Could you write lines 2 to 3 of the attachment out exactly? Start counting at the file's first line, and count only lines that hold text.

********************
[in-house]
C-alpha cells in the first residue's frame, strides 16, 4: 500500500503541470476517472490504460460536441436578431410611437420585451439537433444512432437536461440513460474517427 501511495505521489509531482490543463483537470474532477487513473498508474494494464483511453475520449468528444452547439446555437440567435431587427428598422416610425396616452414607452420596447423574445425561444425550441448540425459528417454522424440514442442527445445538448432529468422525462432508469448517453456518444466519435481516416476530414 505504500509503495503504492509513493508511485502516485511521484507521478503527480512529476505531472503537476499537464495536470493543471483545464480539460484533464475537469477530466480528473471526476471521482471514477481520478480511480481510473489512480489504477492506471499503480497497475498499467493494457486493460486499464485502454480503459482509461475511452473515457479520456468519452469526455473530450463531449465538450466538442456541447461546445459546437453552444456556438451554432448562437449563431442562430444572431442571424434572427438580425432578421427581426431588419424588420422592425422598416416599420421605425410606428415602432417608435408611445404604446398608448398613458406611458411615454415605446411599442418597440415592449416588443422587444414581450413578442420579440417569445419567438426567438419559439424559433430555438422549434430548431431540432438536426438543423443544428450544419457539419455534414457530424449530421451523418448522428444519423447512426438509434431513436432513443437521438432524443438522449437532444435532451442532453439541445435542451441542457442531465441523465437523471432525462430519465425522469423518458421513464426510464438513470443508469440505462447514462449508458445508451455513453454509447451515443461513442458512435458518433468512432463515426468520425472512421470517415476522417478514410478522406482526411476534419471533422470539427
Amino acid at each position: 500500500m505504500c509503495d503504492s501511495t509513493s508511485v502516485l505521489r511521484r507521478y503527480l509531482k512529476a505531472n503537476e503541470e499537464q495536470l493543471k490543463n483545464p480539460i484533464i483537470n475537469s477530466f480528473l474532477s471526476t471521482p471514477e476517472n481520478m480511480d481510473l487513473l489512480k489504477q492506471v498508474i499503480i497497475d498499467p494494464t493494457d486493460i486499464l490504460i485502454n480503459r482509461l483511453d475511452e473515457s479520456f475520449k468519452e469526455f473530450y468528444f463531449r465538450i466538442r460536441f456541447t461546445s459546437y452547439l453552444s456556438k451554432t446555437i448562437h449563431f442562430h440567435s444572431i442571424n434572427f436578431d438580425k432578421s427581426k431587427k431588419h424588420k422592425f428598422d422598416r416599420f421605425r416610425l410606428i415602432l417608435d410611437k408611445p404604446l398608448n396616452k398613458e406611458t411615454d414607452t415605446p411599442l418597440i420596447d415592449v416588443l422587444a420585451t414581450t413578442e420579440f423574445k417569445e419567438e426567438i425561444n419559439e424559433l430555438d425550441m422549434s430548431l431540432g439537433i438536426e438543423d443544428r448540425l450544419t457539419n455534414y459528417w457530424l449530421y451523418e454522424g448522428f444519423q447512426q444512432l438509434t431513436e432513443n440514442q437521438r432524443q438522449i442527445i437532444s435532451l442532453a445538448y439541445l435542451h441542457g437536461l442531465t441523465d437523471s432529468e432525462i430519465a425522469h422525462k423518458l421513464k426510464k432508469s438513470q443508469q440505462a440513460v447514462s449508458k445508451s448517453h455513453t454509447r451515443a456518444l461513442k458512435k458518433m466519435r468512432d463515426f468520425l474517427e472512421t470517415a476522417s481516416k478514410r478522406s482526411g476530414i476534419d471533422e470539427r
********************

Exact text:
C-alpha cells in the first residue's frame, strides 16, 4: 500500500503541470476517472490504460460536441436578431410611437420585451439537433444512432437536461440513460474517427 501511495505521489509531482490543463483537470474532477487513473498508474494494464483511453475520449468528444452547439446555437440567435431587427428598422416610425396616452414607452420596447423574445425561444425550441448540425459528417454522424440514442442527445445538448432529468422525462432508469448517453456518444466519435481516416476530414 505504500509503495503504492509513493508511485502516485511521484507521478503527480512529476505531472503537476499537464495536470493543471483545464480539460484533464475537469477530466480528473471526476471521482471514477481520478480511480481510473489512480489504477492506471499503480497497475498499467493494457486493460486499464485502454480503459482509461475511452473515457479520456468519452469526455473530450463531449465538450466538442456541447461546445459546437453552444456556438451554432448562437449563431442562430444572431442571424434572427438580425432578421427581426431588419424588420422592425422598416416599420421605425410606428415602432417608435408611445404604446398608448398613458406611458411615454415605446411599442418597440415592449416588443422587444414581450413578442420579440417569445419567438426567438419559439424559433430555438422549434430548431431540432438536426438543423443544428450544419457539419455534414457530424449530421451523418448522428444519423447512426438509434431513436432513443437521438432524443438522449437532444435532451442532453439541445435542451441542457442531465441523465437523471432525462430519465425522469423518458421513464426510464438513470443508469440505462447514462449508458445508451455513453454509447451515443461513442458512435458518433468512432463515426468520425472512421470517415476522417478514410478522406482526411476534419471533422470539427
Amino acid at each position: 500500500m505504500c509503495d503504492s501511495t509513493s508511485v502516485l505521489r511521484r507521478y503527480l509531482k512529476a505531472n503537476e503541470e499537464q495536470l493543471k490543463n483545464p480539460i484533464i483537470n475537469s477530466f480528473l474532477s471526476t471521482p471514477e476517472n481520478m480511480d481510473l487513473l489512480k489504477q492506471v498508474i499503480i497497475d498499467p494494464t493494457d486493460i486499464l490504460i485502454n480503459r482509461l483511453d475511452e473515457s479520456f475520449k468519452e469526455f473530450y468528444f463531449r465538450i466538442r460536441f456541447t461546445s459546437y452547439l453552444s456556438k451554432t446555437i448562437h449563431f442562430h440567435s444572431i442571424n434572427f436578431d438580425k432578421s427581426k431587427k431588419h424588420k422592425f428598422d422598416r416599420f421605425r416610425l410606428i415602432l417608435d410611437k408611445p404604446l398608448n396616452k398613458e406611458t411615454d414607452t415605446p411599442l418597440i420596447d415592449v416588443l422587444a420585451t414581450t413578442e420579440f423574445k417569445e419567438e426567438i425561444n419559439e424559433l430555438d425550441m422549434s430548431l431540432g439537433i438536426e438543423d443544428r448540425l450544419t457539419n455534414y459528417w457530424l449530421y451523418e454522424g448522428f444519423q447512426q444512432l438509434t431513436e432513443n440514442q437521438r432524443q438522449i442527445i437532444s435532451l442532453a445538448y439541445l435542451h441542457g437536461l442531465t441523465d437523471s432529468e432525462i430519465a425522469h422525462k423518458l421513464k426510464k432508469s438513470q443508469q440505462a440513460v447514462s449508458k445508451s448517453h455513453t454509447r451515443a456518444l461513442k458512435k458518433m466519435r468512432d463515426f468520425l474517427e472512421t470517415a476522417s481516416k478514410r478522406s482526411g476530414i476534419d471533422e470539427r